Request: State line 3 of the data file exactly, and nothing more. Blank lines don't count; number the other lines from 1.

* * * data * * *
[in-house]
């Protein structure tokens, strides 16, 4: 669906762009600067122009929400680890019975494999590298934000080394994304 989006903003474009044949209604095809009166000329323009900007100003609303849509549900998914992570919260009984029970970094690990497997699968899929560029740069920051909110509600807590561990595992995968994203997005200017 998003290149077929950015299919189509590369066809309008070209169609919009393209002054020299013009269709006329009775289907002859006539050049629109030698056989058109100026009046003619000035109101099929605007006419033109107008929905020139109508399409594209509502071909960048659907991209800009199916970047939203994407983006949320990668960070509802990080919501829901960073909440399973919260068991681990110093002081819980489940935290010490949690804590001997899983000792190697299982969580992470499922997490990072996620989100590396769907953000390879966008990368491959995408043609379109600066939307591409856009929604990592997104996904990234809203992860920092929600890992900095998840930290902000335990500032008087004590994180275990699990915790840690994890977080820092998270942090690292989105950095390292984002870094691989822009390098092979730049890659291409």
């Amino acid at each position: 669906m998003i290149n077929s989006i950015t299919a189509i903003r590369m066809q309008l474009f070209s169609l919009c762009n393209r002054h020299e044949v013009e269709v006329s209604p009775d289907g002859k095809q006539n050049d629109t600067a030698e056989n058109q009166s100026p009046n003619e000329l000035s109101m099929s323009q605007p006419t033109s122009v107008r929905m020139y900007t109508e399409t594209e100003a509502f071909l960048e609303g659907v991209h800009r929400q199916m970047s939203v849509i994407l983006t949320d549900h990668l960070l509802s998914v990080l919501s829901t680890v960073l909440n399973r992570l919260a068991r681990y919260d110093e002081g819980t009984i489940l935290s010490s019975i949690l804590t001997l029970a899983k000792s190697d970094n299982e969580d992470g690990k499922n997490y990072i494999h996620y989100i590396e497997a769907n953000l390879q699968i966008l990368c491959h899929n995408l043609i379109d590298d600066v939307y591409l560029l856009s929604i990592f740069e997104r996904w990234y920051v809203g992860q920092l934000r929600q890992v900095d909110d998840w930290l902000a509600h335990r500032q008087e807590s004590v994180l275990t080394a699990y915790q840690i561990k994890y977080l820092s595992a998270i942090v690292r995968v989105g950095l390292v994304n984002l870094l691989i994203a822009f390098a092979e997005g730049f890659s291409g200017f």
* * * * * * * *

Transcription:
């Amino acid at each position: 669906m998003i290149n077929s989006i950015t299919a189509i903003r590369m066809q309008l474009f070209s169609l919009c762009n393209r002054h020299e044949v013009e269709v006329s209604p009775d289907g002859k095809q006539n050049d629109t600067a030698e056989n058109q009166s100026p009046n003619e000329l000035s109101m099929s323009q605007p006419t033109s122009v107008r929905m020139y900007t109508e399409t594209e100003a509502f071909l960048e609303g659907v991209h800009r929400q199916m970047s939203v849509i994407l983006t949320d549900h990668l960070l509802s998914v990080l919501s829901t680890v960073l909440n399973r992570l919260a068991r681990y919260d110093e002081g819980t009984i489940l935290s010490s019975i949690l804590t001997l029970a899983k000792s190697d970094n299982e969580d992470g690990k499922n997490y990072i494999h996620y989100i590396e497997a769907n953000l390879q699968i966008l990368c491959h899929n995408l043609i379109d590298d600066v939307y591409l560029l856009s929604i990592f740069e997104r996904w990234y920051v809203g992860q920092l934000r929600q890992v900095d909110d998840w930290l902000a509600h335990r500032q008087e807590s004590v994180l275990t080394a699990y915790q840690i561990k994890y977080l820092s595992a998270i942090v690292r995968v989105g950095l390292v994304n984002l870094l691989i994203a822009f390098a092979e997005g730049f890659s291409g200017f």